Health Consequences of Harassment

Health Tips / Health Consequences of Harassment

I’ve been tracking the health consequences of the recession among my patients. The first group of victims is obvious: those suffering the anxiety and depression that follows job loss, protracted unemployment, living on savings, cutting expenses, downsizing where they live, and, of course, losing health insurance. At the very moment these folks could benefit from some therapy, they have no insurance to pay for it.

The second group consists of the “left behind” employed. Yes they still have their jobs, but when an organization lays off employees this group is going to be working in stressful surroundings. Already carrying the unspoken burden of survivor’s guilt, they’re holding their collective breath waiting for the ax to fall on them. And with employee reduction, the survivors are almost always overworked, handling multiple tasks (often with unpaid overtime), wondering if it might not be better to chuck the whole thing and take their chances with unemployment or to change jobs and start over again.

One consequence of this workplace recession is the rising tide of employee harassment, apparently on the increase in the US, Europe, and the UK. Bosses, supervisors, and “superiors” in general are sounding meaner, probably under pressure themselves and too quick to turn their own issues into hostility and disrespect for those working under them.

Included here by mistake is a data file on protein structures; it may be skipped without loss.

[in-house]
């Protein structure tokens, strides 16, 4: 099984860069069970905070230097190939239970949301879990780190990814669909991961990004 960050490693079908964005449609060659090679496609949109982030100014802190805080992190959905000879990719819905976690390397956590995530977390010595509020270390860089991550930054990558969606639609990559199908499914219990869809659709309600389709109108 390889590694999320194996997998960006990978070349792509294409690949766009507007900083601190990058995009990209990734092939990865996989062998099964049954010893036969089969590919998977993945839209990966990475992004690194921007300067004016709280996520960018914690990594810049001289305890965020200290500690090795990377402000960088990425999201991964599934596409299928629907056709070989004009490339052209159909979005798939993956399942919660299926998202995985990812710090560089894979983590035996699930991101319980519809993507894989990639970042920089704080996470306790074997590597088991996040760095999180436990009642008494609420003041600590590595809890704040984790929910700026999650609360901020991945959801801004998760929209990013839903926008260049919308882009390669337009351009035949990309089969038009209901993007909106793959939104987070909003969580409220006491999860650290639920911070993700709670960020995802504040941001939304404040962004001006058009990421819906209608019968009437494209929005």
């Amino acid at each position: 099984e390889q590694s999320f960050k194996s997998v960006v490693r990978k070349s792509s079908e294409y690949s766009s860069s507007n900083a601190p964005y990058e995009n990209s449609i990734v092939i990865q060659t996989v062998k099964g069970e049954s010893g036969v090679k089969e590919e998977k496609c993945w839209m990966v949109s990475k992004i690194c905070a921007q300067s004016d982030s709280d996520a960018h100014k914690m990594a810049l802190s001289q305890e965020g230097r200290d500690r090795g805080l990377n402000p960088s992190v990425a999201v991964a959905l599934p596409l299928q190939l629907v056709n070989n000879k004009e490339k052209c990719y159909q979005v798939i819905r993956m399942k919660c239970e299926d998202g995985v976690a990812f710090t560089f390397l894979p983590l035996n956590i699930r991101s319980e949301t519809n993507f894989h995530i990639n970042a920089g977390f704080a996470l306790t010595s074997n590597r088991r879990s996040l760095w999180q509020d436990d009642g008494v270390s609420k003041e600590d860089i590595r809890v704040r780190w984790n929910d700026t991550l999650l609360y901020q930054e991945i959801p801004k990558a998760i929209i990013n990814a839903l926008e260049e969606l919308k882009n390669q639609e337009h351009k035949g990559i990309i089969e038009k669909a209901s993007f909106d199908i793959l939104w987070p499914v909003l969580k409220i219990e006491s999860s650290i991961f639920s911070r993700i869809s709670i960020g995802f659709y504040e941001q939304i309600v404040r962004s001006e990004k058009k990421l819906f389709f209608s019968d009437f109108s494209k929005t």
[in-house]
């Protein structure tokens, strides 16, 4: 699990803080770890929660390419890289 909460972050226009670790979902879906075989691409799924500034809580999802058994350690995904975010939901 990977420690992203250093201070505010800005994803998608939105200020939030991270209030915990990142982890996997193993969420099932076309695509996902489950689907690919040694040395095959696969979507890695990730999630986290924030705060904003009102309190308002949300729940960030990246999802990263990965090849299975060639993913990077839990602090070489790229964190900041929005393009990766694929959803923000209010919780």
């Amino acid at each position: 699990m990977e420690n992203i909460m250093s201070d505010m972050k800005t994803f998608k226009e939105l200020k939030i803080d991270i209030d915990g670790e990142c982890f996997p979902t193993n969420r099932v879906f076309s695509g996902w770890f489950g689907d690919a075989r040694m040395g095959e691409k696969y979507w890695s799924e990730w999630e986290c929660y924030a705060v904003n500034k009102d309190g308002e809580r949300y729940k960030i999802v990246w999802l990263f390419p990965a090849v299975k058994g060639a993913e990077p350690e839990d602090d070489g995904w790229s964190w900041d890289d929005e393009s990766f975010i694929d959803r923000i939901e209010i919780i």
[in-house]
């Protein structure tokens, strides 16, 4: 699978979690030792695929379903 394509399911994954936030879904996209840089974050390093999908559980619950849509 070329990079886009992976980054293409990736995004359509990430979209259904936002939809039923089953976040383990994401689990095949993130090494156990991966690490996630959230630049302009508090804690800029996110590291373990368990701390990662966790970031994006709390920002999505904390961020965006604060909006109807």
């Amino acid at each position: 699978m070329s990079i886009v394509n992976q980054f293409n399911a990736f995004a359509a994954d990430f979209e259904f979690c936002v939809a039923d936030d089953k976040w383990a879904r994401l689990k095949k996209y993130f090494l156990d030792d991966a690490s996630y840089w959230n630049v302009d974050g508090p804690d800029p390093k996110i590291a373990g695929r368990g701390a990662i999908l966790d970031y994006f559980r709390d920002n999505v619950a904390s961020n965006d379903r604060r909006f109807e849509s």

I’m hearing an increasing number of tales of nastiness in the workplace, with the subtext “You should be grateful to have a job” used as an excuse for employee humiliation and harassment.

Interestingly, the concept of workplace bullying/harassment has been studied more in Europe, even Eastern Europe, than in the US. There, this issue seems less recession-based and more a consequence of the huge number of foreign “guest workers” now making the European Union their home. To come across workplace harassment questionnaires in Estonian and to find the longest Wikipedia article on the subject in German was an eye-opener for me. In the US we seem more focused on workplace sexual harassment and too often the problems of a nasty boss or a psycho supervisor are quietly swept under the table.

After observing multiple patient meltdowns in my examining room as I listen to stories of harassment, I begin to wonder if sociopaths are in charge of everything. Maybe companies unconsciously seek out the cold-bloodedness of sociopathic personalities when selecting a management team. Maybe sociopaths seek management positions to hone their lack of empathy.

Exhausted, you and your adrenals

Listening to the emotional trials of workplace harassment and the physical symptoms that follow in its wake, it didn’t surprise me to learn of studies correlating workplace harassment with adrenal exhaustion. The psychological symptoms of harassment are pretty straightforward: depression (hopelessness and helplessness), anxiety, obsessive thinking, and sleep disturbances. The main physical symptom of harassment is fatigue, but frequently also headaches, muscle aches, and digestive disturbances. This is essentially the same profile as patients suffering post traumatic stress disorder (PTSD).